Being a Jehovah’s Witness is, as they say, “no walk in the park.”
Jehovah’s Witnesses live a very stressful lifestyle. While some find comfort and acceptance within the organization, a growing number realize that they are “living a lie.” They can not possibly live up to the standards the religion sets for them. Their sex lives are restrictive, they can not carry on normal relationships with non-Jehovah’s Witnesses, and they are banned from any contact with former Witnesses – including members of their own families. They have limited options for employment or expanding their education. The Watchtower Society even limits their medical options and choices for professional counseling or treatment.
While many JWs will deny it, most find going to meetings at the Kingdom Hall mind-numbing and a boring waste of time. The “Kingdom” songs are nearly impossible to remember or sing, the prayers are sleep-inducing, and “public talks” (repeated every few weeks in spite of having different titles and speakers) are essentially the same speech with minor changes.
In spite of all of those negatives about being a Jehovah’s Witness (and we didn’t even mention knocking on stranger’s doors or traveling long distances to attend overhyped and underwhelming conventions and assemblies), most will try to convince you that they love the lifestyle and everything about being a part of such an organization.
Unfortunately, the Witness lifestyle creates “cognitive dissonance” within individuals. Trying to enjoy day-to-day existence under such a lifestyle can lead to extreme mental stress and eventual illness. Having to face the constant threat of losing family and friends if they don’t live up to current Watchtower standards, choosing to get an education, or accepting a blood transfusion in case of life or death – eats at their insides. They can’t talk about any of these issues with anyone else and to do so has unthinkable ramifications.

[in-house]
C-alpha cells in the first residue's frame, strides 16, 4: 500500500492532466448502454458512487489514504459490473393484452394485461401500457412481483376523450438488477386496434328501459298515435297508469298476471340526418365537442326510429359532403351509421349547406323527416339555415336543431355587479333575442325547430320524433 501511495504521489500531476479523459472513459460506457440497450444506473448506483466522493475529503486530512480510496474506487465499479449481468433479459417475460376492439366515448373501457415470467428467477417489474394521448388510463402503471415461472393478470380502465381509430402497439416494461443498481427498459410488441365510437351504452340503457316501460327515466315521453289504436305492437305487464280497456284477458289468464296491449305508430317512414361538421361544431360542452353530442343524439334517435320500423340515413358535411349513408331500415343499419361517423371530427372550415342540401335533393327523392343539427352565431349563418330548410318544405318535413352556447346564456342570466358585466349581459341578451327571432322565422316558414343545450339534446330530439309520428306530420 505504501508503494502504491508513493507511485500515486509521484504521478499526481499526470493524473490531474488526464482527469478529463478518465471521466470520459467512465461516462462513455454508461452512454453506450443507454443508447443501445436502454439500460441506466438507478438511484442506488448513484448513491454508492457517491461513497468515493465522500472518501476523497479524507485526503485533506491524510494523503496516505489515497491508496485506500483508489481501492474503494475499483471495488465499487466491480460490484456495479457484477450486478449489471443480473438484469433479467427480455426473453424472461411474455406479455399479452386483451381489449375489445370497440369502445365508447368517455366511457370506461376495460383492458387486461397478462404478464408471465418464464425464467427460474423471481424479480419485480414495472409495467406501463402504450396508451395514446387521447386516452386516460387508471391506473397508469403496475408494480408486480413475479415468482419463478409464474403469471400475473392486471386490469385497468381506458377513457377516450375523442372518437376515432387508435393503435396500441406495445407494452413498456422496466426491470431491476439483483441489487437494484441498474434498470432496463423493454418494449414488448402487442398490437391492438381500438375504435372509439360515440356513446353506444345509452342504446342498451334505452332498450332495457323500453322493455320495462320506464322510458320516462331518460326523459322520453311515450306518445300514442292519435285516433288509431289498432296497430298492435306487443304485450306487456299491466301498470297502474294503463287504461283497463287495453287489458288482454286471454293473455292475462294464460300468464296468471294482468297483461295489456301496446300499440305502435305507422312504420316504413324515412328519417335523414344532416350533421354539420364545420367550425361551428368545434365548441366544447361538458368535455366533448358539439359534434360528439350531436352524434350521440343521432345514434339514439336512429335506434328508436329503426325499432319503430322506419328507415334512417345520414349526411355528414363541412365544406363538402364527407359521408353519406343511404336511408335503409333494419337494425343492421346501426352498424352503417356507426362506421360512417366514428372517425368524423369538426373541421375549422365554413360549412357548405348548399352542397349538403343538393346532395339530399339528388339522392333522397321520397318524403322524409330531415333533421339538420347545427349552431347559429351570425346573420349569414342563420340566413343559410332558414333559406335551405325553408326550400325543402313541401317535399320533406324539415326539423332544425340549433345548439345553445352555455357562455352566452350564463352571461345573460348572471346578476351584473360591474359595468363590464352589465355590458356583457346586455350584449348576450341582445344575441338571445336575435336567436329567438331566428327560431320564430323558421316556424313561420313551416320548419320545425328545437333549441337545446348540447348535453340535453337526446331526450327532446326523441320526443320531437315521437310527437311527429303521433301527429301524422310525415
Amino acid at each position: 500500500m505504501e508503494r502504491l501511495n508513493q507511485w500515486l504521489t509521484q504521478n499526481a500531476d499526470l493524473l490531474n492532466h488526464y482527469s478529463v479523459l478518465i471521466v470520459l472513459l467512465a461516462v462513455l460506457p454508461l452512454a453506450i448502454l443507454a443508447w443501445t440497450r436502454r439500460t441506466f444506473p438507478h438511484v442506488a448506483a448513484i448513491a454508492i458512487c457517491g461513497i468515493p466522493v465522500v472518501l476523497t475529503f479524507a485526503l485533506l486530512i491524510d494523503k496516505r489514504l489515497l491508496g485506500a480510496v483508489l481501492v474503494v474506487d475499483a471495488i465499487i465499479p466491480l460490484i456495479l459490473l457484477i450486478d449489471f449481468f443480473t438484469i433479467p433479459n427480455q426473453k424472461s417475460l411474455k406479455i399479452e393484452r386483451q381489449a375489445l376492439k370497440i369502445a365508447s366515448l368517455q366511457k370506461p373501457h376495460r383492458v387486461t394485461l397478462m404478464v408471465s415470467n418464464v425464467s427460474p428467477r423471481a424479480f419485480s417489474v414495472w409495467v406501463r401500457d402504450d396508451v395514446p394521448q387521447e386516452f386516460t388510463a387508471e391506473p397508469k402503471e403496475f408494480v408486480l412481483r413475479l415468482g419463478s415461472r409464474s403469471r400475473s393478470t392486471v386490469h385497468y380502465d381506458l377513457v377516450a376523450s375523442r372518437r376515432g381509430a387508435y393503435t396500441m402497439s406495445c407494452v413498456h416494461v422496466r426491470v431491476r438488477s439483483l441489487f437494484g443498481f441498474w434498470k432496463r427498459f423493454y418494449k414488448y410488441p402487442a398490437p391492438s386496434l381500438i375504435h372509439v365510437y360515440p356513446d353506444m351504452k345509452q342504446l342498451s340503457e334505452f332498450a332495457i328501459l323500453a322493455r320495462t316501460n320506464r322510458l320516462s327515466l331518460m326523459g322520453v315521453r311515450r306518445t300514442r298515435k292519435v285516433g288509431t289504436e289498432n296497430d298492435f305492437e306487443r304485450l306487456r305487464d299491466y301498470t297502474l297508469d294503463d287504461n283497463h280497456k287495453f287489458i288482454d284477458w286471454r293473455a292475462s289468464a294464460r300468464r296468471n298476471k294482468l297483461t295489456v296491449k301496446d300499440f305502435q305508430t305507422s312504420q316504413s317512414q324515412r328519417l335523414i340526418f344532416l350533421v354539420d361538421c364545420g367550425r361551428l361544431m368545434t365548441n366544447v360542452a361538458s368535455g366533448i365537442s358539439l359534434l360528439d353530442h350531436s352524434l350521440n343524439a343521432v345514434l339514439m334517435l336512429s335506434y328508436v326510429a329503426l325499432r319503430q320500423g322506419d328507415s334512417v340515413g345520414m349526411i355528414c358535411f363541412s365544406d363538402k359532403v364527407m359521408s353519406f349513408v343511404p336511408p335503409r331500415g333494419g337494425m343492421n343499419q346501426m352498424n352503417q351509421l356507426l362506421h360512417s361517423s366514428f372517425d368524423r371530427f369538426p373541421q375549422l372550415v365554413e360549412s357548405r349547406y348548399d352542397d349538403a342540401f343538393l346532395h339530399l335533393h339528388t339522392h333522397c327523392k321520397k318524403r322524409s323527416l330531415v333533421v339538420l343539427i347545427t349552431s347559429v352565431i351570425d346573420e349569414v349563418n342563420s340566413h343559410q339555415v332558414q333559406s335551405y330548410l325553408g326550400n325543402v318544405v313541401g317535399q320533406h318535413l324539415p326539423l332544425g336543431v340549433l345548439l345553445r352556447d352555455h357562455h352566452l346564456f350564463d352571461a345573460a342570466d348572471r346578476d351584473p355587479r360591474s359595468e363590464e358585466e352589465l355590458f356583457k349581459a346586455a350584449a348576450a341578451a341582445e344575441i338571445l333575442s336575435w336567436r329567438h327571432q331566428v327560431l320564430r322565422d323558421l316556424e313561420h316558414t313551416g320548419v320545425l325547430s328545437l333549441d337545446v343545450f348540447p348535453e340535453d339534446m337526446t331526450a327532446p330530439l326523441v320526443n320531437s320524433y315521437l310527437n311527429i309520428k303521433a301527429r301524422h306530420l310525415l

Life as an ex-JW can be even more stressful. Ex-JWs have to face living within a divided family, loss of self-esteem, fear and regret. Ex-JWs constantly wonder that maybe returning to the religion is the only way to stop their pain. They will find more pain and frustration trying to make up for lost opportunities in education and employment. Others find that they can never really learn to fit in to the larger society.
Steph Le Gardner, an AAWA board advisor and co-editor of AAWA.co, wrote an article for OriginalThots.com that explains how she found a successful process for healing and surviving the Watchtower lifestyle and unique mental pressure. We are pleased to reprint her story here for our readers…
Learning Not to Fear the Watchtower Monster
Contributed by: Steph Le Gardener
We fear violence less than our own feelings. Personal, private, solitary pain is more terrifying than what anyone else can inflict. ~ Jim Morrison
The fear Jim Morrison spoke of is a real thing; it can be debilitating to those of us who normally exhibit courageous behavior. I’ve read a lot of comments lately from former Jehovah’s Witnesses who are terrified when JWs come knocking on their door. I remember my own journey through this paralyzing fear–cowering deep within the recesses of my bedroom, bathroom, or closet if I saw them working in my apartment complex, begging my husband to keep them away from me. Even to my own ears this sounds irrational. But, is it?